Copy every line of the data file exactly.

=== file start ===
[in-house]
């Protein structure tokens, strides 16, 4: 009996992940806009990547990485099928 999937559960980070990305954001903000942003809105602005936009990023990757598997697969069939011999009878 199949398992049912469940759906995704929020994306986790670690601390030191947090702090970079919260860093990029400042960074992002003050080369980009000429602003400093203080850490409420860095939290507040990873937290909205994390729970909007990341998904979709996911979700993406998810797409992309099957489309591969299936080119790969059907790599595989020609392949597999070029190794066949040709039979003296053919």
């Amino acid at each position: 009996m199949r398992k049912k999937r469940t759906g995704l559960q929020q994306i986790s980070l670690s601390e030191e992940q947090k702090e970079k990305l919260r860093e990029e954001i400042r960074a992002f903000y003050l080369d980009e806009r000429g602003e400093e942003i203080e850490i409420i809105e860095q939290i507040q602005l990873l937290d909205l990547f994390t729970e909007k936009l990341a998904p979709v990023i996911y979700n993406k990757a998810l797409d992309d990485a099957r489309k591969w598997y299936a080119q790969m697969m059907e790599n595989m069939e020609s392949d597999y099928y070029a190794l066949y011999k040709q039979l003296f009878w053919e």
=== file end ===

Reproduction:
[in-house]
């Protein structure tokens, strides 16, 4: 009996992940806009990547990485099928 999937559960980070990305954001903000942003809105602005936009990023990757598997697969069939011999009878 199949398992049912469940759906995704929020994306986790670690601390030191947090702090970079919260860093990029400042960074992002003050080369980009000429602003400093203080850490409420860095939290507040990873937290909205994390729970909007990341998904979709996911979700993406998810797409992309099957489309591969299936080119790969059907790599595989020609392949597999070029190794066949040709039979003296053919």
């Amino acid at each position: 009996m199949r398992k049912k999937r469940t759906g995704l559960q929020q994306i986790s980070l670690s601390e030191e992940q947090k702090e970079k990305l919260r860093e990029e954001i400042r960074a992002f903000y003050l080369d980009e806009r000429g602003e400093e942003i203080e850490i409420i809105e860095q939290i507040q602005l990873l937290d909205l990547f994390t729970e909007k936009l990341a998904p979709v990023i996911y979700n993406k990757a998810l797409d992309d990485a099957r489309k591969w598997y299936a080119q790969m697969m059907e790599n595989m069939e020609s392949d597999y099928y070029a190794l066949y011999k040709q039979l003296f009878w053919e």